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Burberry and Tom Ford changing the fashion terrain | The Triangle

Burberry and Tom Ford changing the fashion terrain

Photo Courtesy of Andre Douque
Photo Courtesy of Andre Douque
Photo Courtesy of Fearless Summer
Photo Courtesy of Fearless Summer

Burberry’s Chief Executive Officer and Chief Creative Officer Christopher Bailey announced Feb. 5 that the British fashion label would no longer be hosting two womenswear and two menswear shows per year. Instead of traditionally hosting shows six months before the collections will be able to be purchased in stores, Burberry will opt for a see-now-buy-immediately approach. From now on, Burberry will host two seasonless shows in February and September with both menswear and womenswear collections. These collections will be available to buy online and in store on the same day as the show. In addition, digital and print advertising campaigns will be unveiled immediately after the show ends.

In a similar manner, American designer Tom Ford abruptly canceled the showing of his autumn/winter collection that was scheduled for later this month during New York Men’s Fashion Week. He announced that he will also show a seasonless collection in September which will be available to purchase online and in store immediately after the show.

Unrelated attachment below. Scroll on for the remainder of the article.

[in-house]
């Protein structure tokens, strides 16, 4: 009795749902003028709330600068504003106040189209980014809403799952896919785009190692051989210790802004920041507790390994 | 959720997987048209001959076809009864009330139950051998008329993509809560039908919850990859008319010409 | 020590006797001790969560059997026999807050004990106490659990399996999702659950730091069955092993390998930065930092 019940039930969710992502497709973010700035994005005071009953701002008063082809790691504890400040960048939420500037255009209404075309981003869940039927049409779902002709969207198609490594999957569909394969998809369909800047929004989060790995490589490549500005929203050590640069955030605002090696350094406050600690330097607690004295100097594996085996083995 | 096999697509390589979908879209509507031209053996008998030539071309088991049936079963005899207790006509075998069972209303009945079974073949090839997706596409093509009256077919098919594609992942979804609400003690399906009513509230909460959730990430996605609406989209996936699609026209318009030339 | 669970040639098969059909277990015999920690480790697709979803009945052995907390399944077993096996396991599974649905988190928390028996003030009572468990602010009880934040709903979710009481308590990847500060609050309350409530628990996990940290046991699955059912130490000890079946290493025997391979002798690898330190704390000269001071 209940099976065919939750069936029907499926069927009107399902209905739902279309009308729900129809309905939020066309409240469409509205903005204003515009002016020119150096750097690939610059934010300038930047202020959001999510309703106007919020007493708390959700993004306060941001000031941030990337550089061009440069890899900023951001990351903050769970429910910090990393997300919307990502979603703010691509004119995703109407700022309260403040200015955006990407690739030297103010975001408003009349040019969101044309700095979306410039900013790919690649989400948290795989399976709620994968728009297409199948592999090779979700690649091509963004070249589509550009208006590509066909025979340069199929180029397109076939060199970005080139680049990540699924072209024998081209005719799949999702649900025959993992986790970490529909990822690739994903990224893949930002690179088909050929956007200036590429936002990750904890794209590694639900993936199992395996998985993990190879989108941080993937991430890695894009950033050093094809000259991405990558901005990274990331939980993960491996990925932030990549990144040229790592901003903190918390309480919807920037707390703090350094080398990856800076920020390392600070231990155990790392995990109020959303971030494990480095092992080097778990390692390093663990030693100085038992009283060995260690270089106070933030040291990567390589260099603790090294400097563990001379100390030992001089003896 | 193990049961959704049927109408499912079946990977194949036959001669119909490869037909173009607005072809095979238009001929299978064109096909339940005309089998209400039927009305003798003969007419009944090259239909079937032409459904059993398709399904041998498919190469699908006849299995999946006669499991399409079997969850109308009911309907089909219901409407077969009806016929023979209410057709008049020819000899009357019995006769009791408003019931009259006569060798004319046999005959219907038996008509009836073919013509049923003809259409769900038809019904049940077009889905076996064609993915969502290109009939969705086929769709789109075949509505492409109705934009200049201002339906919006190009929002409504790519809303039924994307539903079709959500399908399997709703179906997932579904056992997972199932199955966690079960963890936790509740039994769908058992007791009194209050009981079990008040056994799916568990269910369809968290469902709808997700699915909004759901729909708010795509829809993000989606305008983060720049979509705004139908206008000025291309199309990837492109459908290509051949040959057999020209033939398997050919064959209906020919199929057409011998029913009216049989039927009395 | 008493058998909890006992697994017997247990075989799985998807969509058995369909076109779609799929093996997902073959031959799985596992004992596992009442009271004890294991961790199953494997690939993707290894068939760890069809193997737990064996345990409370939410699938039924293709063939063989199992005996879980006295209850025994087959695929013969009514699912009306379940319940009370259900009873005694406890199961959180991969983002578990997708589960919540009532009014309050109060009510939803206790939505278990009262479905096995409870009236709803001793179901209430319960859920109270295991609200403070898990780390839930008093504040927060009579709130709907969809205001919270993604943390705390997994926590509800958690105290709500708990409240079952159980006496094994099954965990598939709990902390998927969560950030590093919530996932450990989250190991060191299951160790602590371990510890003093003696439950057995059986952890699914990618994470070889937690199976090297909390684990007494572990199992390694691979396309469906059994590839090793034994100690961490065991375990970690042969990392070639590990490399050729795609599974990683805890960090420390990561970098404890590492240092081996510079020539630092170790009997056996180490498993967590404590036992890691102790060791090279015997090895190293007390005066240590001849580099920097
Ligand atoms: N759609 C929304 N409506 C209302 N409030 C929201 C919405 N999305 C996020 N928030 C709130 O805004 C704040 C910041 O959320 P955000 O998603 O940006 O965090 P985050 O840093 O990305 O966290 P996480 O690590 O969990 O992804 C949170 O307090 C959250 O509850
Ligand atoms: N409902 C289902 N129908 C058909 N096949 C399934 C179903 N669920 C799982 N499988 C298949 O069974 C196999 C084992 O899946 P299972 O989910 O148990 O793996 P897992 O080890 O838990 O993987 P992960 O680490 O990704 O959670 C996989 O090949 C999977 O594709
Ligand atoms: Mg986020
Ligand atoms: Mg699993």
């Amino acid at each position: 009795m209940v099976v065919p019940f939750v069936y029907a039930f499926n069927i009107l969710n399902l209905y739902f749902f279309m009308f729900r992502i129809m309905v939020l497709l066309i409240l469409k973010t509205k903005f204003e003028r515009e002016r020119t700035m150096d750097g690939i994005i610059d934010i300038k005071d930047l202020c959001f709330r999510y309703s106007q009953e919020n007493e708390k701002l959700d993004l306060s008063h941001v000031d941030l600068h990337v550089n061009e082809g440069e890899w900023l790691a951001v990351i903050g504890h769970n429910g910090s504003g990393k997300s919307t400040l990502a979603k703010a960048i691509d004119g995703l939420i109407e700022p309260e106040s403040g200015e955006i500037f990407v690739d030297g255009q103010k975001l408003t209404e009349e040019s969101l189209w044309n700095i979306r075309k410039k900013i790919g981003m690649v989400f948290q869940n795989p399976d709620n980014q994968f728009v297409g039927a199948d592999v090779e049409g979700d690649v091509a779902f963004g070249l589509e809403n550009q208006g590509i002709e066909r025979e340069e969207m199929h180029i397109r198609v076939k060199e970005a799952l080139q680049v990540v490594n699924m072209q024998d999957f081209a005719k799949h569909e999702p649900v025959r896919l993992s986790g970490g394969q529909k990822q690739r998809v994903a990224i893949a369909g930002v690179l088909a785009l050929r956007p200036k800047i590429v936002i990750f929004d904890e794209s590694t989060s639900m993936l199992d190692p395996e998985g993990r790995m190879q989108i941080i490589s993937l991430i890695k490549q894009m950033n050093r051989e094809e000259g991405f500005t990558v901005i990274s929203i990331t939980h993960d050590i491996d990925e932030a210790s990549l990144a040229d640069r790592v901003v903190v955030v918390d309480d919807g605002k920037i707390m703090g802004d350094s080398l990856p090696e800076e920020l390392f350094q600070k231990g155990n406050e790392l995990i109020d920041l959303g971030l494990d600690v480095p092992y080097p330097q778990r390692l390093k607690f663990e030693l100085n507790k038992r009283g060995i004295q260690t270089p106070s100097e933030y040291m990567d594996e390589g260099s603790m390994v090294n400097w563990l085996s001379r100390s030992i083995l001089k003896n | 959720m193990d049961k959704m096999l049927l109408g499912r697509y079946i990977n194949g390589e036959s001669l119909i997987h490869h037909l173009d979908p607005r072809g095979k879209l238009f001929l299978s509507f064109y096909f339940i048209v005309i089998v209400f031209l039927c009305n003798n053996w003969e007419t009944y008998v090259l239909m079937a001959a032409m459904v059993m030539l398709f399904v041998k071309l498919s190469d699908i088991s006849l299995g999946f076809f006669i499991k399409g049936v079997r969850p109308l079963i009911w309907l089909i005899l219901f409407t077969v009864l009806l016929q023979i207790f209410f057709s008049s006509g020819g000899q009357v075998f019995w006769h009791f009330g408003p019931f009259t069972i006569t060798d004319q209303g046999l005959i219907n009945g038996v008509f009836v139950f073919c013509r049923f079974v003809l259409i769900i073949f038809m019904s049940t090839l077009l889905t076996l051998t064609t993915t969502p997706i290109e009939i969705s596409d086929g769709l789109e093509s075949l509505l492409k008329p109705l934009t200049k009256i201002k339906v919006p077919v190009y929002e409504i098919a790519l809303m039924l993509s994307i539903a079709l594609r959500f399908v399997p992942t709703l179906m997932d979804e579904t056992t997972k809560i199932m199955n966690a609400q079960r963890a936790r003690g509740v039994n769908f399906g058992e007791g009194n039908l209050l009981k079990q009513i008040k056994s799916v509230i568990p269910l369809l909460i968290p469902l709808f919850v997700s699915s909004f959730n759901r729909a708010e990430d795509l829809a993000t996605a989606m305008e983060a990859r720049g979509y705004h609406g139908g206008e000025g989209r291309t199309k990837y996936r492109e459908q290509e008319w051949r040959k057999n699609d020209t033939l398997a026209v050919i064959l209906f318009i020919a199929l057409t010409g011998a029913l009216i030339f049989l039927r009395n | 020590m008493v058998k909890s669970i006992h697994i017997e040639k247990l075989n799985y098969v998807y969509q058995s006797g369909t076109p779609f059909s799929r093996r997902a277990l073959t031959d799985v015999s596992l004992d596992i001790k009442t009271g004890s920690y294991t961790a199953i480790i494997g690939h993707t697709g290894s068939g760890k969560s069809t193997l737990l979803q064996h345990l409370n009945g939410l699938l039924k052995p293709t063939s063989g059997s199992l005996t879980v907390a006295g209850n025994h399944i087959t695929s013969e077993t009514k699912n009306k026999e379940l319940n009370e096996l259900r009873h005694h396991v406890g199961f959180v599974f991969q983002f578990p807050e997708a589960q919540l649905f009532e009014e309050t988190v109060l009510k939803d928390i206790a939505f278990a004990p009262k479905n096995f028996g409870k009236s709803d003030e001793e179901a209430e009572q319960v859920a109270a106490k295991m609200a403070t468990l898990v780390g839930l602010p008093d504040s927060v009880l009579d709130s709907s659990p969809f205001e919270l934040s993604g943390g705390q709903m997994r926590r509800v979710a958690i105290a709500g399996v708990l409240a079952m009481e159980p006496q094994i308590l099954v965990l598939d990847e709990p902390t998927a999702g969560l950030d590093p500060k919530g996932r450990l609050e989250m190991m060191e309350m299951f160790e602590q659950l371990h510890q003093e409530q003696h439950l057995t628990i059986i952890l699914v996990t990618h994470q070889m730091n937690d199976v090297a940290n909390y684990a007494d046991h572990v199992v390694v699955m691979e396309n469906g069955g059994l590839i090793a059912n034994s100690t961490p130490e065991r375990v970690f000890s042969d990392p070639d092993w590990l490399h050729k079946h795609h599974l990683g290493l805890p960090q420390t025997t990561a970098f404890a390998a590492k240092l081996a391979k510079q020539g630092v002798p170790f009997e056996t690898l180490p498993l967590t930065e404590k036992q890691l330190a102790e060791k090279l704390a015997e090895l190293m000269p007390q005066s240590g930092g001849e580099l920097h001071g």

The traditional fashion show system was put into place because fashion shows used to be exclusive events for industry insiders like buyers and editors. Consumers would not have been able to see the clothing until they appeared in stores or in magazines about six months after the show. Designers are going to have to augment their strategies to keep up with the plethora of technological innovations and ever changing consumer market. This new strategy is a great step in the right direction, especially in the digital age of instant gratification where shows are now being live streamed, high-resolution photos are instantly uploaded and videos and pictures are shared in real time via social media.

Customers will no longer have to wait to purchase clothing shown on the runway six months earlier. Instead, clothes will now be immediately available after the excitement of a runway show. This will safeguard against both the decreased interest from the consumer during the six month period before the clothes hit retail, and from the competition from fast fashion retailers. In addition, this will also allow designers to fully explore and cultivate an idea without the time constraints and pressures of putting four to six shows on per year, an idea that Raf Simons expressed his frustrations about last October when he left Christian Dior. This decision sheds light on the archaic fashion show model and is necessary in the push toward the improvement of a broken fashion system.